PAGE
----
Aristotle already criticized platonist views of the sort just mentioned, while still maintaining that the development of universals is essential to knowledge. I think that in the big picture, he wanted to recommend an essentially even-handed approach, recognizing both universals and particulars as necessary to any developed view of experience, while pointing out their very different and complementary roles. Whatever we may think about the reality or unreality or existence or nonexistence of given things or of various kinds of things, we need universals to support the implicit reasoning standing behind any developed knowledge. We also need particulars as practical starting points, and as cross-checks to keep us honest. This does not yet make any claim about reality or existence that might support such needs. Aristotle often practiced a careful minimalism, sticking to essentials and leaving other questions open, and this is a good case in point.

Albert the Great and Thomas Aquinas wanted to develop Aristotle’s position into a firmer doctrine, classically called moderate realism. Most people agree that Aristotle thought universals do not “exist” independently of particular things and thought. Albert and Thomas argued that implicitly, what Aristotle said committed him to 1) a claim that universals are real and 2) a claim that universals exist, but only in concrete things and in thought.

Nominalists especially disputed the claim that universals exist in concrete things. They most commonly advocated a mental origin of universals, while differing on the precise status attributed to them. Already in the 12th century, Roscellinus had argued that universals are mere names (root of the word “nominalism”). Whether or not the great Peter Abelard should be interpreted as a nominalist or a middle-of-the road “conceptualist” is contested among scholars.

The theologian William of Occam (1285 – 1347) was the most famous medieval nominalist. Early in his career, he argued that universals were ficta (“fictions”) of the mind. Later, he worried that this still tacitly presupposed they were representations, which would seem to still imply something corresponding to them in external objects. He then argued that external objects have causal impact on the mind, but not by representation.

The important secular master John Buridan (1301 – 1358) is usually also called a nominalist. Buridan was one of the leading logicians of the middle ages, and wrote on a wide range of philosophical questions. He had several noteworthy students who are also considered nominalists, including the logician, natural philosopher, and bishop Albert of Saxony (1320 – 1390). Marsilius of Inghen (1340 – 1396) was another nominalist who wrote on logic, natural philosophy, and theology. The theologian Gregory of Rimini (1300 – 1358) is also considered a nominalist.

The great theologian John Duns Scotus (1265 – 1308) was a commited realist who nonetheless influenced Occam on some relatively unrelated points. The influential Walter Burley (1275 – 1344) is sometimes called an extreme realist. Paul of Venice (1369 – 1429) was formerly classed as a nominalist, but is now considered a realist.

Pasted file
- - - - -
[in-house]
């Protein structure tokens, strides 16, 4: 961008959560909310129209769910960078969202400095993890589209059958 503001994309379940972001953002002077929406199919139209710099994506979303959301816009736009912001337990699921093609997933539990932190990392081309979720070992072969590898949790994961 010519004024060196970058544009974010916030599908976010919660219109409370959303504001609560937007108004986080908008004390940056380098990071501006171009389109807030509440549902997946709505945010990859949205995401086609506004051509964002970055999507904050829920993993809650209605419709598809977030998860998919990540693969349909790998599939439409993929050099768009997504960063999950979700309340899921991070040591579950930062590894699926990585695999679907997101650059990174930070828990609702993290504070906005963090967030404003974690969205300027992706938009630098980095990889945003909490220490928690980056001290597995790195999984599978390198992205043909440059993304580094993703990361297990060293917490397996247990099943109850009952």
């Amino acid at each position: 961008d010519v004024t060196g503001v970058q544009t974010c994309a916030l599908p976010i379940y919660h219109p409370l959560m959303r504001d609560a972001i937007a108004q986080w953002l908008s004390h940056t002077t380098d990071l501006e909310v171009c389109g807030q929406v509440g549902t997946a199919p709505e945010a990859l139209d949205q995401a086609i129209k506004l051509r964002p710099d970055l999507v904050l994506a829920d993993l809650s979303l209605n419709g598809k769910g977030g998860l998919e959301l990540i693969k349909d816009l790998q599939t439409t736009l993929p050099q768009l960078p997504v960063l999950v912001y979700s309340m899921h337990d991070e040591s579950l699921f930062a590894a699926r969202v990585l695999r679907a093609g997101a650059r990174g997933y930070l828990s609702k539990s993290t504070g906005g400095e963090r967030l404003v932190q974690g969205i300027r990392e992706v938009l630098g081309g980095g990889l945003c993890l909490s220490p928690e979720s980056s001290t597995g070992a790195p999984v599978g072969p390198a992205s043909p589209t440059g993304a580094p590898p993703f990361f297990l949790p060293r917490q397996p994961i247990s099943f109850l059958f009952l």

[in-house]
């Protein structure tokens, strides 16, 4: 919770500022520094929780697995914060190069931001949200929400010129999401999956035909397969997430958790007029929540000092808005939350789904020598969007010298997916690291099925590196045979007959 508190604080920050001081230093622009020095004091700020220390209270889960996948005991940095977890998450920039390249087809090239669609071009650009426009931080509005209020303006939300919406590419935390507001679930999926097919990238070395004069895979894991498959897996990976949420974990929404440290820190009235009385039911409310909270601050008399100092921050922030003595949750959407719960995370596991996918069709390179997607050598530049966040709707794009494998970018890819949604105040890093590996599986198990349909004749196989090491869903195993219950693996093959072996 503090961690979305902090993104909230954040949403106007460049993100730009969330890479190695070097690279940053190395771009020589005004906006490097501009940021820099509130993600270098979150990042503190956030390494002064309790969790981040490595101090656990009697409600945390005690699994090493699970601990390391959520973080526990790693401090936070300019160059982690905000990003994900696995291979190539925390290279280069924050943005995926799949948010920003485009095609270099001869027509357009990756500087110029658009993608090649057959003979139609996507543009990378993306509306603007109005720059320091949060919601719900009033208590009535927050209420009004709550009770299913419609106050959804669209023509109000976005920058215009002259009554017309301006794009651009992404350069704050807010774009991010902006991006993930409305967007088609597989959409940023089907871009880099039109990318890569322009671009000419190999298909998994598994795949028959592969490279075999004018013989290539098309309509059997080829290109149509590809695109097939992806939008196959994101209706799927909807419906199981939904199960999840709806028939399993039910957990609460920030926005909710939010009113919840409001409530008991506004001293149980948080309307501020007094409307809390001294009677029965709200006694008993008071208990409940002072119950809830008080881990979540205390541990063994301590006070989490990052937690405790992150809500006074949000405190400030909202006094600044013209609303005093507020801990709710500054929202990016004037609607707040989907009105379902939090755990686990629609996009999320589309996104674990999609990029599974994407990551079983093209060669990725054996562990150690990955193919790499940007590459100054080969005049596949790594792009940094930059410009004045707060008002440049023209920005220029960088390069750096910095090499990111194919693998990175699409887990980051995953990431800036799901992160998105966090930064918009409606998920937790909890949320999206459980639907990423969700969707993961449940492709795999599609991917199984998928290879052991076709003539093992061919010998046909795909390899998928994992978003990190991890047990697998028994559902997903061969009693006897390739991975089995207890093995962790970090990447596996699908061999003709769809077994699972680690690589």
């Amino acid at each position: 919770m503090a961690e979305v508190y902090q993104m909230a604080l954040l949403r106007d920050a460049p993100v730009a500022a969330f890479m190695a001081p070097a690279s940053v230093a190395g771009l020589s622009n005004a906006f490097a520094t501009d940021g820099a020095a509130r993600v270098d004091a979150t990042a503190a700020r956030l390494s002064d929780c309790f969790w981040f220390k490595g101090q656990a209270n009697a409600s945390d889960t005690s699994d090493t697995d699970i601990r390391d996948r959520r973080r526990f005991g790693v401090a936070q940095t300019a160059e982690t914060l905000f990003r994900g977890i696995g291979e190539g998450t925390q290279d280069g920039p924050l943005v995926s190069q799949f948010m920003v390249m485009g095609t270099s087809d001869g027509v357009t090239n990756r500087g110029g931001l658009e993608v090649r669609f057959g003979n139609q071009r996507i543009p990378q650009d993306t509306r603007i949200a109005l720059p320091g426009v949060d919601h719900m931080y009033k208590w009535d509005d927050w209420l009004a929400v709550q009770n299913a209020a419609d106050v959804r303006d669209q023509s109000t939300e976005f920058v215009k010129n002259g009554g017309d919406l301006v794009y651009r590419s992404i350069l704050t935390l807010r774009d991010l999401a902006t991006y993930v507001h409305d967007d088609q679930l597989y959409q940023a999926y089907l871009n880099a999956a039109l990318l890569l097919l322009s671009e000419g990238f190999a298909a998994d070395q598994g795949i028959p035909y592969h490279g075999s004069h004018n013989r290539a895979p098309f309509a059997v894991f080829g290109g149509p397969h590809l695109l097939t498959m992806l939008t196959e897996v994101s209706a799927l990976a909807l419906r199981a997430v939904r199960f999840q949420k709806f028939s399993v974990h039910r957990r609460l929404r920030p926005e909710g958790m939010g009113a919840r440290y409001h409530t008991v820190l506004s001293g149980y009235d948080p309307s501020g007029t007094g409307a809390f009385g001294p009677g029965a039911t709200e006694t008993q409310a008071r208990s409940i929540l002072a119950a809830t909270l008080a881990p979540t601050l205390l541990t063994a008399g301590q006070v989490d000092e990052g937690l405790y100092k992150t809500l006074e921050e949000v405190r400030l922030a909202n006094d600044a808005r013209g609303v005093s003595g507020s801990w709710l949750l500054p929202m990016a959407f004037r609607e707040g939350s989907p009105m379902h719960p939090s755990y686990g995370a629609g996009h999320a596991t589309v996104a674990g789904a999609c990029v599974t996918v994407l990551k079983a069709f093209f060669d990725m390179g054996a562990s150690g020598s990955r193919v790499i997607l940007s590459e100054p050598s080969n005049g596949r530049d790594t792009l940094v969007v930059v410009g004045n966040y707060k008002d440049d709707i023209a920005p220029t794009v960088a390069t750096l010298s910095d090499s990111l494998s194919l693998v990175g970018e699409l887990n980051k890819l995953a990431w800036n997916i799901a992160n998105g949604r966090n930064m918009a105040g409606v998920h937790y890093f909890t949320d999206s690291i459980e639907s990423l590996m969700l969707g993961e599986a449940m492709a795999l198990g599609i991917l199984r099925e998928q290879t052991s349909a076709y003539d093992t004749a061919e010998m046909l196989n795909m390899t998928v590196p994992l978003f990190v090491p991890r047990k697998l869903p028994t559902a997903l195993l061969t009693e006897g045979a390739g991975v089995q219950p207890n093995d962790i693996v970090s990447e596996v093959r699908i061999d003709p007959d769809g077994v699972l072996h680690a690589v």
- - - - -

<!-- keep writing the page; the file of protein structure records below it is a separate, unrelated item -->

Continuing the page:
Among those who were called nominalists, there were many different views and distinctions related to the complex medieval theories of sensible and intelligible “species”. In one aspect, these were mental representations, but theories of sensible species usually had a physical component loosely inspired by Stoicism. Occam denied species, while Buridan made use of them.

From the 12th century onward, Latin philosophers developed sophisticated original theories of the different kinds of “supposition”, or generic ways in which something said can be meant. The general notion was that the kind of supposition that should be read into a concrete utterance should be determined by analyzing the context of the utterance in various ways. This was basically a kind of semantics. What is perhaps surprising is that broadly similar supposition theories were largely shared by dedicated nominalists like Occam and commited realists like Walter Burley, providing a common vocabulary.

On a side note, Occam’s causal impact theory seems problematic from the point of view of the development here. While its avoidance of dependence on representation is attractive, a direct causal link from external objects to thoughts does not seem adequate to account for the full range of diversity of thoughts. Also, there seems to be an incipient mentalism already at work here, related to that of Avicenna.

Occam was a theological voluntarist and a fideist. Fideism is the belief that faith offers a kind of knowledge superior to reason, an extreme position that was repeatedly condemned by the Church. Occam has nonetheless often been named as a major precursor of the point of view of modern science. Even though some connections can be made, this seems questionable as well, given his mainly theological intent and the character of the theology he promoted.


Literally since childhood, I’ve been concerned about ethical issues involving ego or egoism in a plain ordinary dictionary sense. This involves a number of related aspects. At the grossest level, there is selfishness and arrogance. Beyond that, there are many kinds and degrees of self-centeredness. At the subtle end of the spectrum, there are various kinds of self-involvement that impair our attention to the concerns of others. What these all have in common is that with varying degrees of seriousness, they result in failures of reciprocity in social relationships, failures to apply the golden rule. As a young person, this led me to investigate various spiritual teachings about ego and self and what to do with them. This still stands as a backdrop to my philosophical interest in questions related to subjectivity, and in related questions of historical interpretation.